S. – Niven and Livesey inhabit the scenes so expansively I do feel that the object of Peter’s affection gets a bit of the short shrift. One of the admirable qualities of the previous Powell and Pressburger films we have watched was the strong female characters that have been given room for the complexity expected from a real person. I didn’t feel as though we got the full range of June (Kim Hunter) in this story. However, I am willing to concede there may be another reason for this deficiency other than the character filling an underdeveloped “love-interest” trope. The brilliance of A Matter of Life and Death lies in the ability to watch it from two different perspectives; you can take it as given that beings on an unseen plane occupy themselves with the logistics of life and death on Earth or you can view the happenings as the experience of a damaged mind suffering from a neurological condition. Since I fall into the latter camp, it makes sense not having access to the inner life of June and Peter’s earnest struggle for his future as his mind is flickering between reality and the fantastic. This reasoning also allows me to enjoy the representation of the after-life, with its quirks, hierarchy and rigid protocols without getting too hung up on the philosophical side of things. Maybe the directors are making a larger statement about the meaning of life, but I think it works best viewed as an off-beat romance.
J. – Oh, see, I’m completely the opposite on this. I really like to believe that the afterlife stuff is totally real. It’s just more fun that way! But regardless of interpretation, I also think the character of June gets short shrift in this film, although I like that she does display the determination and smarts that previous Powell & Pressburger women protagonists have displayed — they certainly do not do shrinking violets. I also think it is basically the result of the story structure that she inevitably gets a bit left behind. June is the character who has the smallest interaction with the afterlife (which makes sense given her being alive) — and that realm takes up about half the film. One of the wonderful twists in the movie is that Livesey’s doctor ends up as Niven’s defense attorney in the afterlife following a fatal motorbike accident. Sure, the irony is a bit much in that crash sequence, but it was ultimately a brilliant way to connect the two realms and keep Livesey as an active participant in the climatic battle for Peter’s life.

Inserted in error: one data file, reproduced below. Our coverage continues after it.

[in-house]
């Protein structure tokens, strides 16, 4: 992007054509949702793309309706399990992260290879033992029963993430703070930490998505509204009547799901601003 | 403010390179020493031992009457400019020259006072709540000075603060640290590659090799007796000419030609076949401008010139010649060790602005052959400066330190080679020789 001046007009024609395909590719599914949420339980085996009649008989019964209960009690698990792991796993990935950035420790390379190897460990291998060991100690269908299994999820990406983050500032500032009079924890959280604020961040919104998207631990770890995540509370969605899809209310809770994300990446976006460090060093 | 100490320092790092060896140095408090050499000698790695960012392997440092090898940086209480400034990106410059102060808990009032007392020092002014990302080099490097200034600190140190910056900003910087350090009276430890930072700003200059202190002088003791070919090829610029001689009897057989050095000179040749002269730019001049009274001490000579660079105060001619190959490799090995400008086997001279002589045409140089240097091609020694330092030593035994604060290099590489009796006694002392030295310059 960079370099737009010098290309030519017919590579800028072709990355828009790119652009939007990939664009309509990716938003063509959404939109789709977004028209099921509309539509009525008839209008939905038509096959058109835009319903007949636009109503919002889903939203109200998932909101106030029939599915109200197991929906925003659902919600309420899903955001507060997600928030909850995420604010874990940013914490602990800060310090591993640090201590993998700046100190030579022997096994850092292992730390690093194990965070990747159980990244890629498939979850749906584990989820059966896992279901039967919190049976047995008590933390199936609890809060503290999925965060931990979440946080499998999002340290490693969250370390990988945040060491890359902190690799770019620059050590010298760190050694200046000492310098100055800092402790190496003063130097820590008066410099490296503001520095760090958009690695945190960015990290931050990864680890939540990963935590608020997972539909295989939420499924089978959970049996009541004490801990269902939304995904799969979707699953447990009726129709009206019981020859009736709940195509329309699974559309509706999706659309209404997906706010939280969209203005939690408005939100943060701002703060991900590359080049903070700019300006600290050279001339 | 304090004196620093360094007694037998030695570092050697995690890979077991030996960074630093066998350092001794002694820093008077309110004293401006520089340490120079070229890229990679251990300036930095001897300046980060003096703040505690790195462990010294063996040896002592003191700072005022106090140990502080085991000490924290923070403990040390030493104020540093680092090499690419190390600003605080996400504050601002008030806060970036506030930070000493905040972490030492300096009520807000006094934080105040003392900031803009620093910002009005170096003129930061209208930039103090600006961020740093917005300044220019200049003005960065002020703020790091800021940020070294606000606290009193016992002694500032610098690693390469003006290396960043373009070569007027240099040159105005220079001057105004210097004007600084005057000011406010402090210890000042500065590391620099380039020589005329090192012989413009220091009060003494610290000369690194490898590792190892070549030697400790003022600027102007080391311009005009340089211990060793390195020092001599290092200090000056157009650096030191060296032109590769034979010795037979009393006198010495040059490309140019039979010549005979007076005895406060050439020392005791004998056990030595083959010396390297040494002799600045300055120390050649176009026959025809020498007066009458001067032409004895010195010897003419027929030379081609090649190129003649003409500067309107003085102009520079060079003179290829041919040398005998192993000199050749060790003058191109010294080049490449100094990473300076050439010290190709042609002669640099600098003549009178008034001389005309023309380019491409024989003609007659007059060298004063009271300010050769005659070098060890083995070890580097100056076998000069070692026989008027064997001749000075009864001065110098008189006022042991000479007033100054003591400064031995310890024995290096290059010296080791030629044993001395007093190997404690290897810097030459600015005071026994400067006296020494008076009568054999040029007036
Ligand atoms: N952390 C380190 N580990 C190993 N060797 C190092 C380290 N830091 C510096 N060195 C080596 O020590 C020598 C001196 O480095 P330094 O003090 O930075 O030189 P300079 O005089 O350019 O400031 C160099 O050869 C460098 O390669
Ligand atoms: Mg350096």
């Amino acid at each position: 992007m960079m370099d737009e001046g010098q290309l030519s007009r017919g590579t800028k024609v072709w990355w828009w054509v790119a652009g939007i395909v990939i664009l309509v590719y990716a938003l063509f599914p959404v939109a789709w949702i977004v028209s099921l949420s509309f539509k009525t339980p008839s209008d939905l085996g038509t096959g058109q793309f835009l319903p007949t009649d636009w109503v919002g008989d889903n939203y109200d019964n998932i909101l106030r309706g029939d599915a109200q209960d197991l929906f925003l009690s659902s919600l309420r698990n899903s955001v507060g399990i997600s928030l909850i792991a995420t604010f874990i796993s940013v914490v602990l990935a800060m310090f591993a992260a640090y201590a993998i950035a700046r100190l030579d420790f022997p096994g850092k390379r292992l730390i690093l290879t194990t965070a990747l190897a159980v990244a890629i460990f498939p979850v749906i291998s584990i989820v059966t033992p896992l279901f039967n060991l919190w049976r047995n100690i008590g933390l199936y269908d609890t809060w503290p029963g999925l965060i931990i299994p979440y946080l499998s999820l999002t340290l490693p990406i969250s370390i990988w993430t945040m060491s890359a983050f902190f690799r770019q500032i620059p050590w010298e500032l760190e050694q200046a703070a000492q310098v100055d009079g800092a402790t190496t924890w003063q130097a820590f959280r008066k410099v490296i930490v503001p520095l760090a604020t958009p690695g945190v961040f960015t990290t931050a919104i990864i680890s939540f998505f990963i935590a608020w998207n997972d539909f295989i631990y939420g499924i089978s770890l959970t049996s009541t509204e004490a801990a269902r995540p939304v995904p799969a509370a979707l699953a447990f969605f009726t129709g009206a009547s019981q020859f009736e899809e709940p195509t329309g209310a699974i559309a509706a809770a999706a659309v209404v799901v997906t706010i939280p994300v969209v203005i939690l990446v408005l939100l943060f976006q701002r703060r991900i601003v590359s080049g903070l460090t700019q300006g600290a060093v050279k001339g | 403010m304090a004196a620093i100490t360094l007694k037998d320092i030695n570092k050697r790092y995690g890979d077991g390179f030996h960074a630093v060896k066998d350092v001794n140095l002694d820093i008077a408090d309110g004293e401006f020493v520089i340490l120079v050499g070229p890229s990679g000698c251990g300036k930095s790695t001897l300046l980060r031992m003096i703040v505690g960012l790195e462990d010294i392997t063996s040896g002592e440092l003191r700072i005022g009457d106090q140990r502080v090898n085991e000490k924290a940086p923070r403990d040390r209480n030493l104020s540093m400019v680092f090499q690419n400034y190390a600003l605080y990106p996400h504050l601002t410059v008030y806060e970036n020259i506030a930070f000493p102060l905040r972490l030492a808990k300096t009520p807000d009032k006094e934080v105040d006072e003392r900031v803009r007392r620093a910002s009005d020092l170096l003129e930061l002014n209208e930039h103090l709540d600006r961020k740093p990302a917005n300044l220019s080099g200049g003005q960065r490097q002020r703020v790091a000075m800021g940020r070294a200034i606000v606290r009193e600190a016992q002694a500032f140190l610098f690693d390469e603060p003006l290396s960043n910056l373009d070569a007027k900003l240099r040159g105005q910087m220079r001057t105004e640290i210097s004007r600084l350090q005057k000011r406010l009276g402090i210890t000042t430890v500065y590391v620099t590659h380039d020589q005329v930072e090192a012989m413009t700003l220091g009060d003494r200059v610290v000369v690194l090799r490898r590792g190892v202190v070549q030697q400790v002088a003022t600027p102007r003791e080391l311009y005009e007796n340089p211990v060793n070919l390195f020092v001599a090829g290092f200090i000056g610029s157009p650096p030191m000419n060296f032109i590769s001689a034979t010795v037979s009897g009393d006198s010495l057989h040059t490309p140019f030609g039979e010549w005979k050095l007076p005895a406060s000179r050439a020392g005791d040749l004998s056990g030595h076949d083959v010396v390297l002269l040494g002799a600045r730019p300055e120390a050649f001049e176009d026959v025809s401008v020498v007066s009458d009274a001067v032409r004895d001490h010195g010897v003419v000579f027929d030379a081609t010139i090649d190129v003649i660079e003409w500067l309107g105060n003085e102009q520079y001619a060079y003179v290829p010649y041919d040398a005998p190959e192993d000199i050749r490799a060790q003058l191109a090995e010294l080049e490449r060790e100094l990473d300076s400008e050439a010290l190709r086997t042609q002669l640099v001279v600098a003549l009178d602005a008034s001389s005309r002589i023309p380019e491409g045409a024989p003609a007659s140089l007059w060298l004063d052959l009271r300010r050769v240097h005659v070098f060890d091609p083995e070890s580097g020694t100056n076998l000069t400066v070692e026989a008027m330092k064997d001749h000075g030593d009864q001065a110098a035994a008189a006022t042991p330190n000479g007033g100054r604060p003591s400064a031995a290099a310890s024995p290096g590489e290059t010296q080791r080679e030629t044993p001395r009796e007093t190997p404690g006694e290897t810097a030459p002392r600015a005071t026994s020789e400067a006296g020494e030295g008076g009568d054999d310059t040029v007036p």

And what a wonderful realm heaven is! I think that one of the most marvelous aspects of the film is that heaven runs quite counter to typical conceptions of the afterlife. Heaven is sterile, bureaucratic and all in black-and-white, whereas the realm of the living is awash in color and beauty — a reversal of expectations that the film acknowledges in a great moment wherein an agent of heaven (played by the fantastically fey Marius Goring) breaks the fourth wall: “One is starved for Technicolor up there.” But that doesn’t mean that heaven is without its grandeur. The sets are marvels of minimalist design and augmented by some really wild matte paintings. The massive stairway connecting heaven and Earth is a particularly awe-inspiring set piece, and really helps sell the fantastical element of the film. But for all that I still think I prefer the elements grounded in the real world, in large part because I rather like the playful relationship between Kim Hunter and Roger Livesey’s characters and I also feel like the earthbound stuff was more subtle and much funnier in handling one of the key obsessions of the film: Anglo-American relations.